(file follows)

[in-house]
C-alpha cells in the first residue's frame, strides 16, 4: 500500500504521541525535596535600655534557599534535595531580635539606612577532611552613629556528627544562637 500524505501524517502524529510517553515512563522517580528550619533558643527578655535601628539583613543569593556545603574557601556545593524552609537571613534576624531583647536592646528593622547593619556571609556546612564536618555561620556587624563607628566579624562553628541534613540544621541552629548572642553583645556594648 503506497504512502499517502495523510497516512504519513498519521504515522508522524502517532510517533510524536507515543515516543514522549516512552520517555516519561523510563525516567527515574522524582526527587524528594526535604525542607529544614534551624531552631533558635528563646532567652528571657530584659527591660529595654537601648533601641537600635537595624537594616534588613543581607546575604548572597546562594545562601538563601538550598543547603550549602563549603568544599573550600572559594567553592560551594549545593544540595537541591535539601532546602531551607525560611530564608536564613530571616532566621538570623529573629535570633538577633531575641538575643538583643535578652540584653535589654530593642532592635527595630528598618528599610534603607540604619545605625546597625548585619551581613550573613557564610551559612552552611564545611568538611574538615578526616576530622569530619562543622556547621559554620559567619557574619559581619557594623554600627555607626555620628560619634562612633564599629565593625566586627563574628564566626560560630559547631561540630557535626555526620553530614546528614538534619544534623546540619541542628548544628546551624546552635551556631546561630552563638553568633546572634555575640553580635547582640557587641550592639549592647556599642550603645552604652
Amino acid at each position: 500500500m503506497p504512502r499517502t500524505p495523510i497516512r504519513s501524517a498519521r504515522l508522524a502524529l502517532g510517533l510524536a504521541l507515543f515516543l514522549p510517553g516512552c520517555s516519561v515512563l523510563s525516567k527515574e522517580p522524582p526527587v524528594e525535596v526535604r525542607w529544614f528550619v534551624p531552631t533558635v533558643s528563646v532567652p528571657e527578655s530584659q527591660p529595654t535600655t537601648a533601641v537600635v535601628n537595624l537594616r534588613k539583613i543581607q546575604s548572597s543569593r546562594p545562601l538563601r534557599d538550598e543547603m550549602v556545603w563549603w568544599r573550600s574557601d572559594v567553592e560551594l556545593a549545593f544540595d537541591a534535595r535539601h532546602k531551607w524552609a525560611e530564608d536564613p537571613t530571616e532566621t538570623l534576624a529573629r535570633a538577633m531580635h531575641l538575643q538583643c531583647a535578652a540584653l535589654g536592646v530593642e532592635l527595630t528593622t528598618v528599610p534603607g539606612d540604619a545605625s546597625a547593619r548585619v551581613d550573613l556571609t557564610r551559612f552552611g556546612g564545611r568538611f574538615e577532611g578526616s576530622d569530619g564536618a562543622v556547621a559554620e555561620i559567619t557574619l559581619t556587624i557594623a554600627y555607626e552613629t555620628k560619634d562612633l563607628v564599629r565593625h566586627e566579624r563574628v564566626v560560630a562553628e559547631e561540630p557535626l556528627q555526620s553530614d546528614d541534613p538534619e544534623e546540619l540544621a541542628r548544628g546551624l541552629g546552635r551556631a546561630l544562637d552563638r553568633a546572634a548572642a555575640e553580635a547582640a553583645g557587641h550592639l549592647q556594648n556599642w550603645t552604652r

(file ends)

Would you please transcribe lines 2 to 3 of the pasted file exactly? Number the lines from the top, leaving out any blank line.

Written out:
C-alpha cells in the first residue's frame, strides 16, 4: 500500500504521541525535596535600655534557599534535595531580635539606612577532611552613629556528627544562637 500524505501524517502524529510517553515512563522517580528550619533558643527578655535601628539583613543569593556545603574557601556545593524552609537571613534576624531583647536592646528593622547593619556571609556546612564536618555561620556587624563607628566579624562553628541534613540544621541552629548572642553583645556594648 503506497504512502499517502495523510497516512504519513498519521504515522508522524502517532510517533510524536507515543515516543514522549516512552520517555516519561523510563525516567527515574522524582526527587524528594526535604525542607529544614534551624531552631533558635528563646532567652528571657530584659527591660529595654537601648533601641537600635537595624537594616534588613543581607546575604548572597546562594545562601538563601538550598543547603550549602563549603568544599573550600572559594567553592560551594549545593544540595537541591535539601532546602531551607525560611530564608536564613530571616532566621538570623529573629535570633538577633531575641538575643538583643535578652540584653535589654530593642532592635527595630528598618528599610534603607540604619545605625546597625548585619551581613550573613557564610551559612552552611564545611568538611574538615578526616576530622569530619562543622556547621559554620559567619557574619559581619557594623554600627555607626555620628560619634562612633564599629565593625566586627563574628564566626560560630559547631561540630557535626555526620553530614546528614538534619544534623546540619541542628548544628546551624546552635551556631546561630552563638553568633546572634555575640553580635547582640557587641550592639549592647556599642550603645552604652
Amino acid at each position: 500500500m503506497p504512502r499517502t500524505p495523510i497516512r504519513s501524517a498519521r504515522l508522524a502524529l502517532g510517533l510524536a504521541l507515543f515516543l514522549p510517553g516512552c520517555s516519561v515512563l523510563s525516567k527515574e522517580p522524582p526527587v524528594e525535596v526535604r525542607w529544614f528550619v534551624p531552631t533558635v533558643s528563646v532567652p528571657e527578655s530584659q527591660p529595654t535600655t537601648a533601641v537600635v535601628n537595624l537594616r534588613k539583613i543581607q546575604s548572597s543569593r546562594p545562601l538563601r534557599d538550598e543547603m550549602v556545603w563549603w568544599r573550600s574557601d572559594v567553592e560551594l556545593a549545593f544540595d537541591a534535595r535539601h532546602k531551607w524552609a525560611e530564608d536564613p537571613t530571616e532566621t538570623l534576624a529573629r535570633a538577633m531580635h531575641l538575643q538583643c531583647a535578652a540584653l535589654g536592646v530593642e532592635l527595630t528593622t528598618v528599610p534603607g539606612d540604619a545605625s546597625a547593619r548585619v551581613d550573613l556571609t557564610r551559612f552552611g556546612g564545611r568538611f574538615e577532611g578526616s576530622d569530619g564536618a562543622v556547621a559554620e555561620i559567619t557574619l559581619t556587624i557594623a554600627y555607626e552613629t555620628k560619634d562612633l563607628v564599629r565593625h566586627e566579624r563574628v564566626v560560630a562553628e559547631e561540630p557535626l556528627q555526620s553530614d546528614d541534613p538534619e544534623e546540619l540544621a541542628r548544628g546551624l541552629g546552635r551556631a546561630l544562637d552563638r553568633a546572634a548572642a555575640e553580635a547582640a553583645g557587641h550592639l549592647q556594648n556599642w550603645t552604652r